View project on GitHub

Landscape Within

Michael Burton and Michiko Nitta

Landscape Within confronts the potential health time-bomb that future generations face: waste products and industrial contaminants produced since the industrial revolution can impact our bodies and minds in unexpected ways. Inspired by philosopher Brian Thill, the work addresses the ultimate challenge, to ‘consider where these waste products go next; or what it means for us if there really is nowhere else to go’.

We are often reminded of the effects heavy metals have on our health and are shown evidence of our bodies in flux with the landscapes in which we live and produce food. Recent media releases from the Food Standards Agency warn of the effects of arsenic in rice, which can increase chances of illnesses such as cancer; any expectant mother will be familiar with removing certain fish from her diet to avoid mercury intake that can affect the development of her baby.

Set in this future landscape, heavily littered with contaminants, and with nowhere else to go, Landscape Within asks what adaptations would we be willing to make when it is clear that our bodies are in constant flux with the environment?

Artists Michael Burton and Michiko Nitta (Burton Nitta) with support from the Wellcome Trust collaborate with a transdisciplinary group of researchers from the worlds of art, design, synthetic biology and environmental epidemiology. They create speculative enhancements to our body and food consumption processes to adapt us for the future landscape.

In the first stage of the project, Burton Nitta worked with Dr Louise Horsfall, the leader of the Horsfall Lab at the University of Edinburgh, to consider how humans can filter out heavy-metals before exposure through the food we eat. Her research in synthetic biology is explored, offering the potential not only to enhance our digestive systems but also to mine the body itself and convert the contamination into valuable and useful materials. The first outcome of Burton Nitta’s collaboration builds an external digestive system to interact with our bodies. As with our digestive systems, bacteria play a crucial role in the process, but, unlike the natural bacteria found in our bodies, the external digestive system of Landscape Within employs engineered bacteria currently being researched by the Horsfall Lab to precipitate out nano-metals from plants.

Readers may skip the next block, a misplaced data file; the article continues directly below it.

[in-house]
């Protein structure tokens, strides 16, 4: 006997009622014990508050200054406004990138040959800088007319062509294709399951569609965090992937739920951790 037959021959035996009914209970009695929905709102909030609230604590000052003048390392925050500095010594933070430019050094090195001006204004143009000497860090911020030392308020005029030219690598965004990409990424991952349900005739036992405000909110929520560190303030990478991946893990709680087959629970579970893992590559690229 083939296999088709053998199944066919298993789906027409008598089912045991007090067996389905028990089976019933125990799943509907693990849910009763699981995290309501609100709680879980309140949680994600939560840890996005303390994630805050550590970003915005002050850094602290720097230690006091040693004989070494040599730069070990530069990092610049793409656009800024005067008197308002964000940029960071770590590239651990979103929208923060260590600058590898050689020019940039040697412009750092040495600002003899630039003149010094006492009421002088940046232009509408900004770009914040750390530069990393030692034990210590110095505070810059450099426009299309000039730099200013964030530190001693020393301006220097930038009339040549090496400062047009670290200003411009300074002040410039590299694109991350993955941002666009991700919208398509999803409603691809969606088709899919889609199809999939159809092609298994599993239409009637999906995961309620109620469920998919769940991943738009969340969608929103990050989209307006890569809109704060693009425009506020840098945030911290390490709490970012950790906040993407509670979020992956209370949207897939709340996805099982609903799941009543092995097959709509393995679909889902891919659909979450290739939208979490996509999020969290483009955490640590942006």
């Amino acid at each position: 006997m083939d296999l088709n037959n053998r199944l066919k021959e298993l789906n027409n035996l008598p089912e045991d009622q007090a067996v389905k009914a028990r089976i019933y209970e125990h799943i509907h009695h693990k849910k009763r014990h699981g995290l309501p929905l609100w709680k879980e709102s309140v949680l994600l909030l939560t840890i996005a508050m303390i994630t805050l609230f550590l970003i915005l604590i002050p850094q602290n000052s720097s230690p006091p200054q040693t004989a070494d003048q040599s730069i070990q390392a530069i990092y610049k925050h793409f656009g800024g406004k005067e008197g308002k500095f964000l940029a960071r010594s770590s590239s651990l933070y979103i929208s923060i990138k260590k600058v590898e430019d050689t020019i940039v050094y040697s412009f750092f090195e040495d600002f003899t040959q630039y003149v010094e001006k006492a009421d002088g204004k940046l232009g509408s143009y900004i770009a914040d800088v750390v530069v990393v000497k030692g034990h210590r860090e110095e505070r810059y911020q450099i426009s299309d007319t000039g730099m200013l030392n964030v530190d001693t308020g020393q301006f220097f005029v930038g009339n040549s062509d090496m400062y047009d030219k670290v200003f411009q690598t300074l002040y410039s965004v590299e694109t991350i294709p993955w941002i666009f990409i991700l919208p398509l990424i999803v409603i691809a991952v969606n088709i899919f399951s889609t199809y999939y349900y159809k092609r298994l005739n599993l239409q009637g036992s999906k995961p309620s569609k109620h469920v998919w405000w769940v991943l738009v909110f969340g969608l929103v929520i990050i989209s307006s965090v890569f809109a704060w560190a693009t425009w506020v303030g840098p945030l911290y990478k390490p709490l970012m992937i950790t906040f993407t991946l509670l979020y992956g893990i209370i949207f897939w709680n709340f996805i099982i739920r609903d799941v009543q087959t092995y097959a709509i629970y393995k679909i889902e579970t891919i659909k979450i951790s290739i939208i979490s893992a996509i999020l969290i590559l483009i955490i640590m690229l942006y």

Through further collaboration with Dr Susan Hodgson, researcher and lecturer in Environmental Epidemiology and Exposure at Imperial College London, the project considers a selection of heavy metals including arsenic, lead and cadmium. These are found in the environment as a consequence of human activity, such as mining and waste contamination, and their implications on our health after they enter the body through our food, water and surroundings will be explored. In a later stage of the project Burton Nitta will work with Dr Hodgson to consider the health impacts of heavy-metals, how socio-economic and geographical locations may influence who will be affected and how globalized systems of production are the responsibility of us all.

As a result Landscape Within confronts us with the potential need to adapt the body to a world of our making and reminds us not only that ‘we are what we eat’ but also ‘we are where we live’ - the landscape is within us.

Landscape Within is a project by Michael Burton & Michiko Nitta in collaboration with University of Edinburgh Biotechnology and Synthetic Biology, Dr Louise Horsfall, Dr Matthew Edmundson, Dr Michael Capeness, Dr Virginia Echavarri-Bravo, and Dr Susan Hodgson, Lecturer in Environmental Epidemiology and Exposure, School of Public Health, Imperial College London

Supported by the Wellcome Trust

Thill, B (2015). Waste. New York & London: Bloomsbury Academic. Food Standard Agency (2016), Arsenic in Rice. Available at: National Health Service (2015), Foods to Avoid in Pregnancy. Available at:

Image credit: Landscape Within, Michael Burton & Michiko Nitta Image credit: Landscape Within, Michael Burton & Michiko Nitta